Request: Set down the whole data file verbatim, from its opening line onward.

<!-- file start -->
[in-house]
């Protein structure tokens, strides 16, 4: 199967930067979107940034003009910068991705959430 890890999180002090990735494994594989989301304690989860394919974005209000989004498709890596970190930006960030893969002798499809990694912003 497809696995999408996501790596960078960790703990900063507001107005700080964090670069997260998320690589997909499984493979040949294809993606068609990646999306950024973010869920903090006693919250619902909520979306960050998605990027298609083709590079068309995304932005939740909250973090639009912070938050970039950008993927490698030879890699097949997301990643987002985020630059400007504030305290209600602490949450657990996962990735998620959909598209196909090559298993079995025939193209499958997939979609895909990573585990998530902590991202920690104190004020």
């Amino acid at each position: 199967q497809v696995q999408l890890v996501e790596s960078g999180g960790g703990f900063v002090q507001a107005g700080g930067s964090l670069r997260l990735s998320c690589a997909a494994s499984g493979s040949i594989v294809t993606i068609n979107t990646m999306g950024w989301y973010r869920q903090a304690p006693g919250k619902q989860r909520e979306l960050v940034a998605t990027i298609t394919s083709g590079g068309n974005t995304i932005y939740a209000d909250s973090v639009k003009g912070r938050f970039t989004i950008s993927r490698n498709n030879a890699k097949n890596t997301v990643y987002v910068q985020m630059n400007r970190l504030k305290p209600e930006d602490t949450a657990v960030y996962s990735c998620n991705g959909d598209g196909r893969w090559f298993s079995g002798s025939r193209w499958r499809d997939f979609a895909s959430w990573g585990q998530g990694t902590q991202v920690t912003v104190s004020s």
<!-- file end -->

[in-house]
């Protein structure tokens, strides 16, 4: 199967930067979107940034003009910068991705959430 890890999180002090990735494994594989989301304690989860394919974005209000989004498709890596970190930006960030893969002798499809990694912003 497809696995999408996501790596960078960790703990900063507001107005700080964090670069997260998320690589997909499984493979040949294809993606068609990646999306950024973010869920903090006693919250619902909520979306960050998605990027298609083709590079068309995304932005939740909250973090639009912070938050970039950008993927490698030879890699097949997301990643987002985020630059400007504030305290209600602490949450657990996962990735998620959909598209196909090559298993079995025939193209499958997939979609895909990573585990998530902590991202920690104190004020």
């Amino acid at each position: 199967q497809v696995q999408l890890v996501e790596s960078g999180g960790g703990f900063v002090q507001a107005g700080g930067s964090l670069r997260l990735s998320c690589a997909a494994s499984g493979s040949i594989v294809t993606i068609n979107t990646m999306g950024w989301y973010r869920q903090a304690p006693g919250k619902q989860r909520e979306l960050v940034a998605t990027i298609t394919s083709g590079g068309n974005t995304i932005y939740a209000d909250s973090v639009k003009g912070r938050f970039t989004i950008s993927r490698n498709n030879a890699k097949n890596t997301v990643y987002v910068q985020m630059n400007r970190l504030k305290p209600e930006d602490t949450a657990v960030y996962s990735c998620n991705g959909d598209g196909r893969w090559f298993s079995g002798s025939r193209w499958r499809d997939f979609a895909s959430w990573g585990q998530g990694t902590q991202v920690t912003v104190s004020s």